The following is one of my favorite stories that happened years ago at the first business I opened (and still own today) John Robert’s Spa. It really defined the type of above and beyond organizational culture I want every employee to have.
A client shared a story about the time she walked into one of our salons for her 1 PM manicure appointment. The receptionist said, “We have been trying to contact you all morning because the nail technician who was to do your manicure went home sick.” The client responded, “You had better find me someone who can do my nails because I have an important meeting this afternoon and my nails look horrible. I don’t care who it is, but you had better get someone.” A few minutes later the receptionist returned and said, “I apologize. Unfortunately, we have no one available to do your nails, but we called the salon a few doors away. They have an opening now, so we booked and paid for a manicure with them.”
Above and Beyond Is a Mentality
I have heard many frustrated leaders say, “We have a few employees that go above and beyond all the time for their customers and we have many that never seem to. The ones that don’t say the opportunity never presents itself.”
The truth of the matter is that everyone gets the same number of above and beyond opportunities; the only difference is some employees see the opportunity and act on it, while others fail to see it. To build an above and beyond company culture, you must be proactive about creating awareness, by constantly advertising stories to your employees.
Five Steps to Creating an Above and Beyond Culture
- Empower employees with autonomy and confidence that they can aggressively go the extra mile without being second-guessed by management.
- Train employees to be able to consistently recognize above and beyond opportunities that occur.
- Inspire them on how to think outside the box to provide exceptional positive experiences for the customer.
- Acquire and document all above and beyond stories that happen in your organization.
- Advertise and recognize those stories and employees throughout your entire organization—daily, weekly, monthly, quarterly, and annually.
Here is the crazy thing: You only have to do three of the five steps.
Steps 4 and 5 take care of steps 2 and 3. When you put systems in place to catch all the above and beyond stories (step 4) and then continuously celebrate and advertise them to everyone in your organization (step 5), you start training your employees where the opportunities exist (step 2), and how to deliver above and beyond service (step 3). The more that happens, the more it gets recirculated and can become self-perpetuating. It becomes positive peer pressure; provided you keep documenting and celebrating.
The above and beyond culture starts with documenting every above and beyond story that you hear from someone in your company. You can’t just hope you find out about these stories; you must solicit them. For example, you need to have communication channels set up that ask and make it easy for employees and customers to share how someone went above and beyond for them. All these stories can be solicited and collected through email, mail, voice mails, social media, or where the customers check out.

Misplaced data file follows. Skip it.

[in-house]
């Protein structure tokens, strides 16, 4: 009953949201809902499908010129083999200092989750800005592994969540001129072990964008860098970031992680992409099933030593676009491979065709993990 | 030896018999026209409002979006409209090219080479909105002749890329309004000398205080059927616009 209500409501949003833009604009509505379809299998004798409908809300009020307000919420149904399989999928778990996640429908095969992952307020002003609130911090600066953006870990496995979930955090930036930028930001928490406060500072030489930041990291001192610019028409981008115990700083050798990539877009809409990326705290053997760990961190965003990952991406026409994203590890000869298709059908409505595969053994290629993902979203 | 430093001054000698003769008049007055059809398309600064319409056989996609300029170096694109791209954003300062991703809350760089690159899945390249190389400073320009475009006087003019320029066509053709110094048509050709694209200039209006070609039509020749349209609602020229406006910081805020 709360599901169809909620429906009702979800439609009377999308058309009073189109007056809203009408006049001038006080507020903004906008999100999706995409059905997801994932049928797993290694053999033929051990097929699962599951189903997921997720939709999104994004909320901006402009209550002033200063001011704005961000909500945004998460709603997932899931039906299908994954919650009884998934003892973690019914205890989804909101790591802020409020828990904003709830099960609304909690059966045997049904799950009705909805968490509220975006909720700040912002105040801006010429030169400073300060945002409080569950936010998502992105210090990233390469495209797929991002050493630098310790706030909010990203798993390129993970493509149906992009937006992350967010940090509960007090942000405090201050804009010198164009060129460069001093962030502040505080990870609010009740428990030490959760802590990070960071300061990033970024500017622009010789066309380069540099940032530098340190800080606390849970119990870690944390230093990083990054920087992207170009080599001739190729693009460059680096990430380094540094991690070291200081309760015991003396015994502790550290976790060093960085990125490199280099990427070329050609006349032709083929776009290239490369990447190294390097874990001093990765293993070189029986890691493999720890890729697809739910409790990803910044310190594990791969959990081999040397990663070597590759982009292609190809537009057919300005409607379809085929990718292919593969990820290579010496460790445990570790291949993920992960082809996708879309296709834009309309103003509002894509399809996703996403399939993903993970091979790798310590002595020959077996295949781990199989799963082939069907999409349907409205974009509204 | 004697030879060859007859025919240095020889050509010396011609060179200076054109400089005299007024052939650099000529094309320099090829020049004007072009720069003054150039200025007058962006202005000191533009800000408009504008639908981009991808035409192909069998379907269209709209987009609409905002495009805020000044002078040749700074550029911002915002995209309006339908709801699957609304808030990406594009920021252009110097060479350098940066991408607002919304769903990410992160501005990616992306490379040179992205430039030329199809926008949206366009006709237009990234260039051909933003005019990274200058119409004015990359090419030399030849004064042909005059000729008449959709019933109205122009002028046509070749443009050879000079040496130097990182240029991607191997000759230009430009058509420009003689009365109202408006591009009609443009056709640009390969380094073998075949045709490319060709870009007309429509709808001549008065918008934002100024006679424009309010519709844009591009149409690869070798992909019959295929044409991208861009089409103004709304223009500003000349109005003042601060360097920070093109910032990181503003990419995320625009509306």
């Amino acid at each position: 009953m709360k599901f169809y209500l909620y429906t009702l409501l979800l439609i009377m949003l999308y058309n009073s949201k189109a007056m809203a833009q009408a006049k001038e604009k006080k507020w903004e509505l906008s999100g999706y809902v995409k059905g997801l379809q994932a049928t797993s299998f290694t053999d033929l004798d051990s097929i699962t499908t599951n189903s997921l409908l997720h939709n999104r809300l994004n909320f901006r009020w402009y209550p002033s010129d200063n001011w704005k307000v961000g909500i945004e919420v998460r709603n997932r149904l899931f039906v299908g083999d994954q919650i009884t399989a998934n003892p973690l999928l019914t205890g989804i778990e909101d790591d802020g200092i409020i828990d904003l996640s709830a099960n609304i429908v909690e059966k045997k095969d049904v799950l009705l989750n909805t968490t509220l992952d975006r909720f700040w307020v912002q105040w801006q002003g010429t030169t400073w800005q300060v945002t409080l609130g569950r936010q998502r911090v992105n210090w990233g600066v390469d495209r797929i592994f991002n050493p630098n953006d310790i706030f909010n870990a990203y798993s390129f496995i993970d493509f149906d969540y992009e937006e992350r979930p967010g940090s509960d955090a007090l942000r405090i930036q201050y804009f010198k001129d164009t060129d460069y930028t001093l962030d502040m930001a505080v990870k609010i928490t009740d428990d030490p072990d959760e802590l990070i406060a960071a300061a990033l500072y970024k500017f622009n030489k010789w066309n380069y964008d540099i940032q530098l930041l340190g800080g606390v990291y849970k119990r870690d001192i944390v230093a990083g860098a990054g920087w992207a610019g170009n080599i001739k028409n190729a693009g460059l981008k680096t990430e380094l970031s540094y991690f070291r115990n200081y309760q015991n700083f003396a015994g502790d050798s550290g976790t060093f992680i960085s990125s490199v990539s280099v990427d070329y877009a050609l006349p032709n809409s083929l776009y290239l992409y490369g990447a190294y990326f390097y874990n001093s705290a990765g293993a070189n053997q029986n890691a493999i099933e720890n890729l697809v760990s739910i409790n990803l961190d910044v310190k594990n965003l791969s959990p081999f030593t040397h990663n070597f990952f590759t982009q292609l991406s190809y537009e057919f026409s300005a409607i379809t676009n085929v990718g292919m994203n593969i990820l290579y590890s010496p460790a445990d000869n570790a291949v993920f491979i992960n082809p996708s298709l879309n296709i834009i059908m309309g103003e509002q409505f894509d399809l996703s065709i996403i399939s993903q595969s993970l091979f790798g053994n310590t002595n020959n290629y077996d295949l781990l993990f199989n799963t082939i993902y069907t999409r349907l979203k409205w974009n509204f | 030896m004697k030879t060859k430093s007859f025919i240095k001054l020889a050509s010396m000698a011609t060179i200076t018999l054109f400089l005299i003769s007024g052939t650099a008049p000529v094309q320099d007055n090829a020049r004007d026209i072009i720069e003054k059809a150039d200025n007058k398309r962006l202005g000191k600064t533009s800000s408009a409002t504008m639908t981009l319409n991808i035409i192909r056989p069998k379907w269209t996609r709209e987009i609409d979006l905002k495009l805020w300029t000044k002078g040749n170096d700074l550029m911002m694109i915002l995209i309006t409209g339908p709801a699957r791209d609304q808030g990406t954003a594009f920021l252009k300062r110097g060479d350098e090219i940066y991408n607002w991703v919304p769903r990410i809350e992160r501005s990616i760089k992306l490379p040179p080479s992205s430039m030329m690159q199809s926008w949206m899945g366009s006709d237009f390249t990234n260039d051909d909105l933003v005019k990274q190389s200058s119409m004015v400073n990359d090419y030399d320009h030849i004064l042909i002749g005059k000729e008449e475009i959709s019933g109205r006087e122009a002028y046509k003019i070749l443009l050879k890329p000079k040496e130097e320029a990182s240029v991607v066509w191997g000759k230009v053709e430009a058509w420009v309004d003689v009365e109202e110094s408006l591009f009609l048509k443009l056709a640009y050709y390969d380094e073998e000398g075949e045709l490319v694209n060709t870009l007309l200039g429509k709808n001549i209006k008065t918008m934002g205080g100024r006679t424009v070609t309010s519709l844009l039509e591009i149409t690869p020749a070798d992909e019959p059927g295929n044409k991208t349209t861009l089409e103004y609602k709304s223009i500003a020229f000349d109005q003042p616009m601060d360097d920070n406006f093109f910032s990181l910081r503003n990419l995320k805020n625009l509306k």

Every above and beyond story needs to be stored in one central place, so you can track that they have been reshared company-wide and celebrated. From the master list, you can choose the best above and beyond stories of the month and quarter. Some companies give prizes to these winners. Finally, out of the top stories chosen monthly or quarterly, create an award for the top above and beyond story of the year. This award should be voted on by all employees. This honor meets two objectives. First, it’s a great way to recognize the individual for outstanding heroic service, and second, you are educating and advertising to all your employees about the different opportunities for them to deliver world-class service.
During new employee orientation, share with them your top 10 all-time above and beyond stories. This helps set the tone for the type of customer-obsessed culture they are joining.
When you do all of this, you will see a dramatic increase in the above and beyond stories your employees are executing. Your entire organization will be on a mission to constantly exceed customer expectations.
Chief Revolution Officer John DiJulius of The DiJulius Group talks with Dave Murray, Senior Customer Experience Consultant for The DiJulius Group. John and Murray talk about how the best customer service companies in the world all have a Customer Experience Action Statement (formally known as the Customer Service Vision Statement). It is a clear call to action of what each employee should intentionally achieve every time they interact with a customer. https://thedijuliusgroup.com/csr043/
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“We need to build the type of company that helps employees be their best selves and have a chance to live their best lives.” Customer Service Quote of The Week
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